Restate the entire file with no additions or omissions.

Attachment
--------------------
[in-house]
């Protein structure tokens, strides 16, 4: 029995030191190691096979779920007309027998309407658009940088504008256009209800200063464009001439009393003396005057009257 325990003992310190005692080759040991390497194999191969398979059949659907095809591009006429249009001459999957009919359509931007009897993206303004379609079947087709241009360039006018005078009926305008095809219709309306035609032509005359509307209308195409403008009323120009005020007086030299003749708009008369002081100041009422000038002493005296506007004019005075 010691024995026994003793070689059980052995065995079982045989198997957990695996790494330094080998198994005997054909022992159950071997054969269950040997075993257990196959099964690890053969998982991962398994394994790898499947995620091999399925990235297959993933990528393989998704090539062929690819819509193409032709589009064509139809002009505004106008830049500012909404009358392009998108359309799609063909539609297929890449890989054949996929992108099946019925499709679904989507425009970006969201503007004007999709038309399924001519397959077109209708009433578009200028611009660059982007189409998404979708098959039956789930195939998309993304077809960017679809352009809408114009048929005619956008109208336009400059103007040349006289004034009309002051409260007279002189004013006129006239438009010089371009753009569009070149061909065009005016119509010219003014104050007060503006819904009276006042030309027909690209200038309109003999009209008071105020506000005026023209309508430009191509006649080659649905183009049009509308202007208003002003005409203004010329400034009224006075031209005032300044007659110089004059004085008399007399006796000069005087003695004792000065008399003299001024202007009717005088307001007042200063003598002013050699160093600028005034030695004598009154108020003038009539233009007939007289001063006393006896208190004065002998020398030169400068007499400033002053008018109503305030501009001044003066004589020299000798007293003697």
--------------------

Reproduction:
[in-house]
């Protein structure tokens, strides 16, 4: 029995030191190691096979779920007309027998309407658009940088504008256009209800200063464009001439009393003396005057009257 325990003992310190005692080759040991390497194999191969398979059949659907095809591009006429249009001459999957009919359509931007009897993206303004379609079947087709241009360039006018005078009926305008095809219709309306035609032509005359509307209308195409403008009323120009005020007086030299003749708009008369002081100041009422000038002493005296506007004019005075 010691024995026994003793070689059980052995065995079982045989198997957990695996790494330094080998198994005997054909022992159950071997054969269950040997075993257990196959099964690890053969998982991962398994394994790898499947995620091999399925990235297959993933990528393989998704090539062929690819819509193409032709589009064509139809002009505004106008830049500012909404009358392009998108359309799609063909539609297929890449890989054949996929992108099946019925499709679904989507425009970006969201503007004007999709038309399924001519397959077109209708009433578009200028611009660059982007189409998404979708098959039956789930195939998309993304077809960017679809352009809408114009048929005619956008109208336009400059103007040349006289004034009309002051409260007279002189004013006129006239438009010089371009753009569009070149061909065009005016119509010219003014104050007060503006819904009276006042030309027909690209200038309109003999009209008071105020506000005026023209309508430009191509006649080659649905183009049009509308202007208003002003005409203004010329400034009224006075031209005032300044007659110089004059004085008399007399006796000069005087003695004792000065008399003299001024202007009717005088307001007042200063003598002013050699160093600028005034030695004598009154108020003038009539233009007939007289001063006393006896208190004065002998020398030169400068007499400033002053008018109503305030501009001044003066004589020299000798007293003697």